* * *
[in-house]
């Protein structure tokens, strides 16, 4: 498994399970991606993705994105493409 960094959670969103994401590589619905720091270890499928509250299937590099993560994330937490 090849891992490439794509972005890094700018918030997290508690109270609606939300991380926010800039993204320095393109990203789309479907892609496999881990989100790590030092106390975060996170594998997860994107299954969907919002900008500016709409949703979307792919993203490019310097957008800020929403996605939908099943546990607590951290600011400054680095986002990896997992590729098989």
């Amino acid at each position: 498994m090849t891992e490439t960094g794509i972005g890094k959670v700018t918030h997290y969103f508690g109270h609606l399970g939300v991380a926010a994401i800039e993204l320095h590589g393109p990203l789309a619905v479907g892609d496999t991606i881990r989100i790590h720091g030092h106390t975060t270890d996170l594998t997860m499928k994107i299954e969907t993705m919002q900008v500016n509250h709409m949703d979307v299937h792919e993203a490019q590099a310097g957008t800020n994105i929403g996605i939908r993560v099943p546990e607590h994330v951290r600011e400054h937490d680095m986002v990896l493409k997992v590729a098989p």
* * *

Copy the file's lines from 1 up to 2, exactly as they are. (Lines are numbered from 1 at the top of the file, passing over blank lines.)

[in-house]
């Protein structure tokens, strides 16, 4: 498994399970991606993705994105493409 960094959670969103994401590589619905720091270890499928509250299937590099993560994330937490 090849891992490439794509972005890094700018918030997290508690109270609606939300991380926010800039993204320095393109990203789309479907892609496999881990989100790590030092106390975060996170594998997860994107299954969907919002900008500016709409949703979307792919993203490019310097957008800020929403996605939908099943546990607590951290600011400054680095986002990896997992590729098989």